As for the time for the appearance of the Star , most astronomers and Biblical scholars believe that it most likely occurred sometime between the years 7 and 2 B.C. So this is the time frame that we need to explore to determine if there was anything unusual in the sky that might have caught the attention of the Magi .
Magi, singular Magus , also called Wise Men, in Christian tradition, the noble pilgrims “from the East” who followed a miraculous guiding star to Bethlehem, where they paid homage to the infant Jesus as king of the Jews (Matthew 2:1–12).
The Magi have a symbolic role to play in this birth narrative. Coming from the east, they represent the Gentile (non-Jewish) world coming to worship this new king. Also, compared to the humble shepherds, they represent people with a different status in society worshipping Jesus .
In the mountains of ancient Persia, lived Artaban, whose study of the planets and the stars led him to predict the birth of the King of Kings.
Some apocryphal accounts state that at the time of her betrothal to Joseph, Mary was 12–14 years old . According to ancient Jewish custom, Mary could have been betrothed at about 12. Hyppolitus of Thebes says that Mary lived for 11 years after the death of her son Jesus, dying in 41 AD.
To understand the Star of Bethlehem , we need to think like the three wise men. Motivated by this “star in the east,” they first traveled to Jerusalem and told King Herod the prophecy that a new ruler of the people of Israel would be born.
Magi (/ˈmeɪdʒaɪ/; singular magus /ˈmeɪɡəs/; from Latin magus) were priests in Zoroastrianism and the earlier religions of the western Iranians. The earliest known use of the word magi is in the trilingual inscription written by Darius the Great , known as the Behistun Inscription.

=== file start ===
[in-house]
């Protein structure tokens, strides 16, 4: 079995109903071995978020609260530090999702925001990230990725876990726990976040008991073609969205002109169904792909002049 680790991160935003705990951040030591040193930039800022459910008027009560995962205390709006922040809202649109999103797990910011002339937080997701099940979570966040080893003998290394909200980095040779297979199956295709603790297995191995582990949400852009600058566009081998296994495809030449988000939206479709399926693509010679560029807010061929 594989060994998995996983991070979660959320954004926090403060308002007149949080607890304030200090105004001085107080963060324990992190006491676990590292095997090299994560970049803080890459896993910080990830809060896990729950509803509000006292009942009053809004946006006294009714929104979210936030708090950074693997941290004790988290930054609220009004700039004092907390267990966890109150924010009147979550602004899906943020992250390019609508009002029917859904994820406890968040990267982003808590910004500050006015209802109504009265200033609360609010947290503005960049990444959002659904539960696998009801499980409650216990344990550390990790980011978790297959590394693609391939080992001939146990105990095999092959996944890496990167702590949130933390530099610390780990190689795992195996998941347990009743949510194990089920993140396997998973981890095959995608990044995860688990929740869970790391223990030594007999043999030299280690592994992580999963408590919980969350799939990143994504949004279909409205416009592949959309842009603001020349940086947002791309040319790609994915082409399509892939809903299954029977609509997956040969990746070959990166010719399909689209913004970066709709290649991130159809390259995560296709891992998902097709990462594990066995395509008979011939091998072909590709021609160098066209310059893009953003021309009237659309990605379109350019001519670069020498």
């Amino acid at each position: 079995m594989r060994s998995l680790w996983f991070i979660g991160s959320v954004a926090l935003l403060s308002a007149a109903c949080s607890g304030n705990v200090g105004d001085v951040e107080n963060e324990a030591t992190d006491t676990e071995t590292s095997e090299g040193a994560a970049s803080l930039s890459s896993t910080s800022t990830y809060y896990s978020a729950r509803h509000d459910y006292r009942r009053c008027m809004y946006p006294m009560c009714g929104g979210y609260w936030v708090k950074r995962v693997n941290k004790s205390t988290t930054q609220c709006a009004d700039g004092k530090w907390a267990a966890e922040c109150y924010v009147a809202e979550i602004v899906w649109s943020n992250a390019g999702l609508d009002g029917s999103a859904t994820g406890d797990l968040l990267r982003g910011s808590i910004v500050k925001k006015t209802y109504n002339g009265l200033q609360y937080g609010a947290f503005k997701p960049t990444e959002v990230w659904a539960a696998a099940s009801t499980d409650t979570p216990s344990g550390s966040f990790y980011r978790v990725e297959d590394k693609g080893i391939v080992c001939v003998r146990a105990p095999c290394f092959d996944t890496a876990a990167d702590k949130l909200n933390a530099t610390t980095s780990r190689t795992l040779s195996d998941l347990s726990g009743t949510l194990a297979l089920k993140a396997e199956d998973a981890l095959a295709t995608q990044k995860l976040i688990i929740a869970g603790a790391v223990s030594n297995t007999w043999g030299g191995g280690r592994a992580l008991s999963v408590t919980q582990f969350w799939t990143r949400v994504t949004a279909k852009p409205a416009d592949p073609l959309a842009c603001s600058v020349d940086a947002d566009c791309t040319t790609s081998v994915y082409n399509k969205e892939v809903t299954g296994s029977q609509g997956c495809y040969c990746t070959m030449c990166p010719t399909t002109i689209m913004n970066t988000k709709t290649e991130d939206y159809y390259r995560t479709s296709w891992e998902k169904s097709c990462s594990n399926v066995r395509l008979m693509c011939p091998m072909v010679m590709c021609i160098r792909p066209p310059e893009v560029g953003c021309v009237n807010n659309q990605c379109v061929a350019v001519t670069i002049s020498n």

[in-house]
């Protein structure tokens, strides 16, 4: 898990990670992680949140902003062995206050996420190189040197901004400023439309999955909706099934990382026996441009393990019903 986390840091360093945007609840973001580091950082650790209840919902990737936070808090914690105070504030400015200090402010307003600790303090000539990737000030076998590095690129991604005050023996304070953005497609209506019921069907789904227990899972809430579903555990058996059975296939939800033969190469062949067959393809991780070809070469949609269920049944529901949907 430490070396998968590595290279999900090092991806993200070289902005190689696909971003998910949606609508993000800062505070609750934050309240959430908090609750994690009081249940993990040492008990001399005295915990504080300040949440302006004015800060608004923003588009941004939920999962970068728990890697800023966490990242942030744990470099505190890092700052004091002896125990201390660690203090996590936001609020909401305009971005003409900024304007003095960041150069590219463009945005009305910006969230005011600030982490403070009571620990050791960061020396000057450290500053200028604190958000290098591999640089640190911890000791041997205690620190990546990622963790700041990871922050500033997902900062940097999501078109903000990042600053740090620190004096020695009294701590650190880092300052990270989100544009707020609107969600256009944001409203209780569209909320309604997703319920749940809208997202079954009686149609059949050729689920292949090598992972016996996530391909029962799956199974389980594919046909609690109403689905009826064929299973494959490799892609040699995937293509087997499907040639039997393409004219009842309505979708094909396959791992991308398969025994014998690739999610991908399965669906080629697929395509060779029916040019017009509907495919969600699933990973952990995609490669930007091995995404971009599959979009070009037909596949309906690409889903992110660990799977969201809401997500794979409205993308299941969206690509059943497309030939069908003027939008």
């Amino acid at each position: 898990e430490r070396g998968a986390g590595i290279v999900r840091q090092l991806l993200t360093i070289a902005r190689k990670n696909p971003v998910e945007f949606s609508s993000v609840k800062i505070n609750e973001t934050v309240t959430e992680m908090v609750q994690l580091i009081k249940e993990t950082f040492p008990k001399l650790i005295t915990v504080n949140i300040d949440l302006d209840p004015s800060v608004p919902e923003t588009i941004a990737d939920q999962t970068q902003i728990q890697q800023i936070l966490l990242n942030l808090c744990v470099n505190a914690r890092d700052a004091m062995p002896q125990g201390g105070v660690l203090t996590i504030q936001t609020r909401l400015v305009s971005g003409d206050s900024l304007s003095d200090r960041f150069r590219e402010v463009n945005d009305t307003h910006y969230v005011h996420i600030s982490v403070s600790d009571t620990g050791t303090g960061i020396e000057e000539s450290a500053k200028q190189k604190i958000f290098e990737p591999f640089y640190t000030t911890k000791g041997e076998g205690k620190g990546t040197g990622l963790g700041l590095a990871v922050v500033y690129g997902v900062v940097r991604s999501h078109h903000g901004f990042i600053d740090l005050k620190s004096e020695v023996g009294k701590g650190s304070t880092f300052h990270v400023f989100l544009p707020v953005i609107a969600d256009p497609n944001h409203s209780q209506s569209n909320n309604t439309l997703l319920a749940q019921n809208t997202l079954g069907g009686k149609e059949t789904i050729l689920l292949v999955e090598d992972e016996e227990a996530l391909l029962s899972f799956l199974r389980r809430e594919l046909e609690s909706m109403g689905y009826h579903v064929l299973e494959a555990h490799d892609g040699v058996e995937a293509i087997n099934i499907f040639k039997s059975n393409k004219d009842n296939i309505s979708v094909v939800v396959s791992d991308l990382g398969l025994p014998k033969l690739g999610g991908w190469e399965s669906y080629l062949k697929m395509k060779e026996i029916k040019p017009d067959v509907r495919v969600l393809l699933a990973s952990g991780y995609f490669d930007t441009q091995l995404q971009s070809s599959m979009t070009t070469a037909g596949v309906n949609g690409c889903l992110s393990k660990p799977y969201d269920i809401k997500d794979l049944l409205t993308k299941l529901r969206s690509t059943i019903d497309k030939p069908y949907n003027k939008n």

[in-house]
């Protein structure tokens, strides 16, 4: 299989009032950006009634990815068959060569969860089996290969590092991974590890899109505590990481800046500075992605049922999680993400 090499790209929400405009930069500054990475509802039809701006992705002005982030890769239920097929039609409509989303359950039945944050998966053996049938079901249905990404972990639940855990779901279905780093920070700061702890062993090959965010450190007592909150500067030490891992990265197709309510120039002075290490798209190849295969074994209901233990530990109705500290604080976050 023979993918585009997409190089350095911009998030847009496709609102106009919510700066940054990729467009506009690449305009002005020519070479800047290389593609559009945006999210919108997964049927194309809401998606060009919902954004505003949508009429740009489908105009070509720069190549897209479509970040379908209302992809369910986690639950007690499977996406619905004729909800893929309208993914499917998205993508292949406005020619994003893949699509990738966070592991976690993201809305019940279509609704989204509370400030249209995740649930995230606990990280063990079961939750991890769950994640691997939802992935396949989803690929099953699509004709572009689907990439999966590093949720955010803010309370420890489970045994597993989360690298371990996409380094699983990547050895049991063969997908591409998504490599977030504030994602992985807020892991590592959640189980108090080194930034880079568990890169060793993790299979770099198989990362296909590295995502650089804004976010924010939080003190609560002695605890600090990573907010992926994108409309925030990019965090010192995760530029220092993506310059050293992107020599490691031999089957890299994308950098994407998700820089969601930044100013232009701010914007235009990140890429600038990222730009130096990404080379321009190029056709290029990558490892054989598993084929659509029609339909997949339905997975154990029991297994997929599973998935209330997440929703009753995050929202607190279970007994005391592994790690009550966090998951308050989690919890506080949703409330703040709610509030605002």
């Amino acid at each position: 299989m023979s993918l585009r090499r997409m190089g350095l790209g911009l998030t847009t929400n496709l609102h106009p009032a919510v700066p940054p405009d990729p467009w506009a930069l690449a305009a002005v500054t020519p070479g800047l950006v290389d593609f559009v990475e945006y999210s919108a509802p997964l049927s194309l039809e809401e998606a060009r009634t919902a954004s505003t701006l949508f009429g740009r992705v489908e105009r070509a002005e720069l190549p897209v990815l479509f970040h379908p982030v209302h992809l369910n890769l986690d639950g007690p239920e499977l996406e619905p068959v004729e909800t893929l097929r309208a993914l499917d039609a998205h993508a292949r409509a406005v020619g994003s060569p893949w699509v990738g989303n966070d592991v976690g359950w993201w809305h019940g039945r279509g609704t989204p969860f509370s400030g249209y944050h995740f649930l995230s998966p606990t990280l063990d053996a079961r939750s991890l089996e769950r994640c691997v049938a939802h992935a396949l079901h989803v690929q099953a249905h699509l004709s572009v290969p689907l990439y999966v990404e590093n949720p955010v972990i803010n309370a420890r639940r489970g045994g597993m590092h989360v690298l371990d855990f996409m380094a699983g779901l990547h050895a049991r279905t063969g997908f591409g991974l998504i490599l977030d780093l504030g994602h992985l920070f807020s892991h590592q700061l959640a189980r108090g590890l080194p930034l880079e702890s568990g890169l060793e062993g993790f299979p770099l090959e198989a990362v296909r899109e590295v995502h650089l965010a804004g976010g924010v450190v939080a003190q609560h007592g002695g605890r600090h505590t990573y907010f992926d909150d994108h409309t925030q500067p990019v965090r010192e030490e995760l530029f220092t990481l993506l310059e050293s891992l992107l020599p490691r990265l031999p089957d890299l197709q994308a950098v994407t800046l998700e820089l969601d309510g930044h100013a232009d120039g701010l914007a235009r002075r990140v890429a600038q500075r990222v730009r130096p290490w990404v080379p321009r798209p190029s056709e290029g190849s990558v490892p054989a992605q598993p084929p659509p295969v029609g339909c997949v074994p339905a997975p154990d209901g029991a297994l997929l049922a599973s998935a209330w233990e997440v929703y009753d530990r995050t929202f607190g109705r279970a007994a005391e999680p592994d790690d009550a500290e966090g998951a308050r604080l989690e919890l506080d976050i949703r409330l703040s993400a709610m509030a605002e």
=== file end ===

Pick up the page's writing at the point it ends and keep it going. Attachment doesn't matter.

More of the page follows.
The wise men brought gold, frankincense and myrrh to the newborn king . Gold, of course, was valuable as currency. Frankincense is a valuable perfume. Myrrh is a precious ointment often used in the burial process.
The biblical Magi (/ˈmeɪdʒaɪ/ or /ˈmædʒaɪ/; singular: magus), also referred to as the (Three) Wise Men or (Three) Kings, also the Three Magi (Greek: Οι Τρεις Μάγοι; Hebrew: שלושת האמגושים; Arabic: المجوس الثلاثة) were distinguished foreigners in the Gospel of Matthew and Christian tradition.
Herod had planned to make the Magi tell him of the whereabouts of the Christ child. When he heard of the Magi’s change in course, he grew angry and tried to kill the infant messiah by killing all the young children in the area, an event known as the Massacre of the Innocents.
The magi knelt down for the baby Jesus and “offered him gifts of gold, frankincense, and myrrh.” Their gifts are possibly an allusion to Isaiah’s vision of nations rendering tribute to Jerusalem: “A multitude of camels shall cover you.
Saint Balthazar; also called Balthasar, Balthassar, and Bithisarea, was according to tradition one of the biblical Magi along with Caspar and Melchior who visited the infant Jesus after he was born. Balthazar is traditionally referred to as the King of Macedonia and gave the gift of myrrh to Jesus.
The Epiphany Holiday, known in Spanish speaking countries as Dia De Los Tres Reyes (Day of The Three Kings), falls annually on January 6th and marks the adoration of baby Jesus by the three Kings, also referred to as Wise Men or Magi.
By the 15th century CE, within Europe, the three kings were regarded as representative symbols of Africa, Asia, and Europe, and they were frequently depicted within Renaissance and Baroque art with Balthazar as a black king.
The story is an addition and expansion of the account of the Biblical Magi, recounted in the Gospel of Matthew in the New Testament . It tells about a “fourth” wise man (accepting the tradition that the Magi numbered three), a priest of the Magi named Artaban , one of the Medes from Persia.